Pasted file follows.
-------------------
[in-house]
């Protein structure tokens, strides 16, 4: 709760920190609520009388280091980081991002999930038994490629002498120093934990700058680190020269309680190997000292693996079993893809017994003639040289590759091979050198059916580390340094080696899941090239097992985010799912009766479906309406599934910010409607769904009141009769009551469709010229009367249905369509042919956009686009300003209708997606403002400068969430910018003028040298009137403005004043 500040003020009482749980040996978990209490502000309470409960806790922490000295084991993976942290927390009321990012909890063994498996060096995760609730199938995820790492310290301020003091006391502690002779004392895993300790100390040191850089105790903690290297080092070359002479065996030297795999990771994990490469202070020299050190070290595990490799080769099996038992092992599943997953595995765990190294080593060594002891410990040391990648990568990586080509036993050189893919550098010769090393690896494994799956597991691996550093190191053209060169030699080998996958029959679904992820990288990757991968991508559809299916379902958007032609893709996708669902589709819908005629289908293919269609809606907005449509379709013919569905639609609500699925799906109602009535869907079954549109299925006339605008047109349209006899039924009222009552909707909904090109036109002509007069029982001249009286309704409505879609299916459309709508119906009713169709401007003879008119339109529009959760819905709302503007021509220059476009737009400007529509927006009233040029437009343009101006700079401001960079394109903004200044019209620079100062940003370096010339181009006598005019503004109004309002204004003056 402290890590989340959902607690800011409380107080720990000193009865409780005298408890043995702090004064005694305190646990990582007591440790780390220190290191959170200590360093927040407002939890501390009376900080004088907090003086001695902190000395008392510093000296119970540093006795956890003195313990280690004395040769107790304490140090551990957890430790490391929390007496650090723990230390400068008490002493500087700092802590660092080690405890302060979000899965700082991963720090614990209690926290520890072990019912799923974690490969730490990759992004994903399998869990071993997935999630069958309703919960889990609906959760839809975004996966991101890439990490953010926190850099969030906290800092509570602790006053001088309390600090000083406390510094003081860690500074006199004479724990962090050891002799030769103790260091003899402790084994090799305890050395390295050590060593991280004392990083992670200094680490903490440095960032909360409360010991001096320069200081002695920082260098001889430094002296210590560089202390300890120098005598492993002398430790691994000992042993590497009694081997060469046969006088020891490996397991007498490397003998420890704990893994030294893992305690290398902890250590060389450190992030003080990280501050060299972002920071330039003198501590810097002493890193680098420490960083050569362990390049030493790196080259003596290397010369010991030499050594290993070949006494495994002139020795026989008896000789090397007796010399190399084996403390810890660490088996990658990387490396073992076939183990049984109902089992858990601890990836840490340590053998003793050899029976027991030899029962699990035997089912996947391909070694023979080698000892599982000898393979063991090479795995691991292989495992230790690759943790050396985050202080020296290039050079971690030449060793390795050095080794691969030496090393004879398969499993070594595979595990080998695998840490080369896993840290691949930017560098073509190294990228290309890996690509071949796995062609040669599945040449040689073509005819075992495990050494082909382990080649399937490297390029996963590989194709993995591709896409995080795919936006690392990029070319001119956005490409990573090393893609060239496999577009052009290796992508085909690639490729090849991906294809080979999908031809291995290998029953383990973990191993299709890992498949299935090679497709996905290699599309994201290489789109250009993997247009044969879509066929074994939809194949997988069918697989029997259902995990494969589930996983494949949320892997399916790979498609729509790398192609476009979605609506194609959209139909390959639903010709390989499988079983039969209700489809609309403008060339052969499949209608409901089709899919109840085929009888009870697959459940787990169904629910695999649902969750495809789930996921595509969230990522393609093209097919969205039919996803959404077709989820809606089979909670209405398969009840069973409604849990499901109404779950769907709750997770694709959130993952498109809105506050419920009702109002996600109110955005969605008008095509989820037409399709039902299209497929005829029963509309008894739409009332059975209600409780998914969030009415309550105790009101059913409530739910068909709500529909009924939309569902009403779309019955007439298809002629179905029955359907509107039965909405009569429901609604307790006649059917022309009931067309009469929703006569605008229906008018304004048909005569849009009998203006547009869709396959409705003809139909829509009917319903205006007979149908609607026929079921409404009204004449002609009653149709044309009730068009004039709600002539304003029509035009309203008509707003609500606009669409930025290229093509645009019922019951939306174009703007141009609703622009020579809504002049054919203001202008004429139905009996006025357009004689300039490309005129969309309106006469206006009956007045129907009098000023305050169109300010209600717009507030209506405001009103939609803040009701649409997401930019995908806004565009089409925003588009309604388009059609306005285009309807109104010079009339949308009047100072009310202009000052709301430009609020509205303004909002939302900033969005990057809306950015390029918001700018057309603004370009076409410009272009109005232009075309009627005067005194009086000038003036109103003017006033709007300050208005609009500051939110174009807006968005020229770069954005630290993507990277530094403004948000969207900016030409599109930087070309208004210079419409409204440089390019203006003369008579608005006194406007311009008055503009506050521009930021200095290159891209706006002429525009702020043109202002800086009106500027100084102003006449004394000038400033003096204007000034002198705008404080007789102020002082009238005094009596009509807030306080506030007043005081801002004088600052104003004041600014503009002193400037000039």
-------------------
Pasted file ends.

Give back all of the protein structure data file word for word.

[in-house]
């Protein structure tokens, strides 16, 4: 709760920190609520009388280091980081991002999930038994490629002498120093934990700058680190020269309680190997000292693996079993893809017994003639040289590759091979050198059916580390340094080696899941090239097992985010799912009766479906309406599934910010409607769904009141009769009551469709010229009367249905369509042919956009686009300003209708997606403002400068969430910018003028040298009137403005004043 500040003020009482749980040996978990209490502000309470409960806790922490000295084991993976942290927390009321990012909890063994498996060096995760609730199938995820790492310290301020003091006391502690002779004392895993300790100390040191850089105790903690290297080092070359002479065996030297795999990771994990490469202070020299050190070290595990490799080769099996038992092992599943997953595995765990190294080593060594002891410990040391990648990568990586080509036993050189893919550098010769090393690896494994799956597991691996550093190191053209060169030699080998996958029959679904992820990288990757991968991508559809299916379902958007032609893709996708669902589709819908005629289908293919269609809606907005449509379709013919569905639609609500699925799906109602009535869907079954549109299925006339605008047109349209006899039924009222009552909707909904090109036109002509007069029982001249009286309704409505879609299916459309709508119906009713169709401007003879008119339109529009959760819905709302503007021509220059476009737009400007529509927006009233040029437009343009101006700079401001960079394109903004200044019209620079100062940003370096010339181009006598005019503004109004309002204004003056 402290890590989340959902607690800011409380107080720990000193009865409780005298408890043995702090004064005694305190646990990582007591440790780390220190290191959170200590360093927040407002939890501390009376900080004088907090003086001695902190000395008392510093000296119970540093006795956890003195313990280690004395040769107790304490140090551990957890430790490391929390007496650090723990230390400068008490002493500087700092802590660092080690405890302060979000899965700082991963720090614990209690926290520890072990019912799923974690490969730490990759992004994903399998869990071993997935999630069958309703919960889990609906959760839809975004996966991101890439990490953010926190850099969030906290800092509570602790006053001088309390600090000083406390510094003081860690500074006199004479724990962090050891002799030769103790260091003899402790084994090799305890050395390295050590060593991280004392990083992670200094680490903490440095960032909360409360010991001096320069200081002695920082260098001889430094002296210590560089202390300890120098005598492993002398430790691994000992042993590497009694081997060469046969006088020891490996397991007498490397003998420890704990893994030294893992305690290398902890250590060389450190992030003080990280501050060299972002920071330039003198501590810097002493890193680098420490960083050569362990390049030493790196080259003596290397010369010991030499050594290993070949006494495994002139020795026989008896000789090397007796010399190399084996403390810890660490088996990658990387490396073992076939183990049984109902089992858990601890990836840490340590053998003793050899029976027991030899029962699990035997089912996947391909070694023979080698000892599982000898393979063991090479795995691991292989495992230790690759943790050396985050202080020296290039050079971690030449060793390795050095080794691969030496090393004879398969499993070594595979595990080998695998840490080369896993840290691949930017560098073509190294990228290309890996690509071949796995062609040669599945040449040689073509005819075992495990050494082909382990080649399937490297390029996963590989194709993995591709896409995080795919936006690392990029070319001119956005490409990573090393893609060239496999577009052009290796992508085909690639490729090849991906294809080979999908031809291995290998029953383990973990191993299709890992498949299935090679497709996905290699599309994201290489789109250009993997247009044969879509066929074994939809194949997988069918697989029997259902995990494969589930996983494949949320892997399916790979498609729509790398192609476009979605609506194609959209139909390959639903010709390989499988079983039969209700489809609309403008060339052969499949209608409901089709899919109840085929009888009870697959459940787990169904629910695999649902969750495809789930996921595509969230990522393609093209097919969205039919996803959404077709989820809606089979909670209405398969009840069973409604849990499901109404779950769907709750997770694709959130993952498109809105506050419920009702109002996600109110955005969605008008095509989820037409399709039902299209497929005829029963509309008894739409009332059975209600409780998914969030009415309550105790009101059913409530739910068909709500529909009924939309569902009403779309019955007439298809002629179905029955359907509107039965909405009569429901609604307790006649059917022309009931067309009469929703006569605008229906008018304004048909005569849009009998203006547009869709396959409705003809139909829509009917319903205006007979149908609607026929079921409404009204004449002609009653149709044309009730068009004039709600002539304003029509035009309203008509707003609500606009669409930025290229093509645009019922019951939306174009703007141009609703622009020579809504002049054919203001202008004429139905009996006025357009004689300039490309005129969309309106006469206006009956007045129907009098000023305050169109300010209600717009507030209506405001009103939609803040009701649409997401930019995908806004565009089409925003588009309604388009059609306005285009309807109104010079009339949308009047100072009310202009000052709301430009609020509205303004909002939302900033969005990057809306950015390029918001700018057309603004370009076409410009272009109005232009075309009627005067005194009086000038003036109103003017006033709007300050208005609009500051939110174009807006968005020229770069954005630290993507990277530094403004948000969207900016030409599109930087070309208004210079419409409204440089390019203006003369008579608005006194406007311009008055503009506050521009930021200095290159891209706006002429525009702020043109202002800086009106500027100084102003006449004394000038400033003096204007000034002198705008404080007789102020002082009238005094009596009509807030306080506030007043005081801002004088600052104003004041600014503009002193400037000039």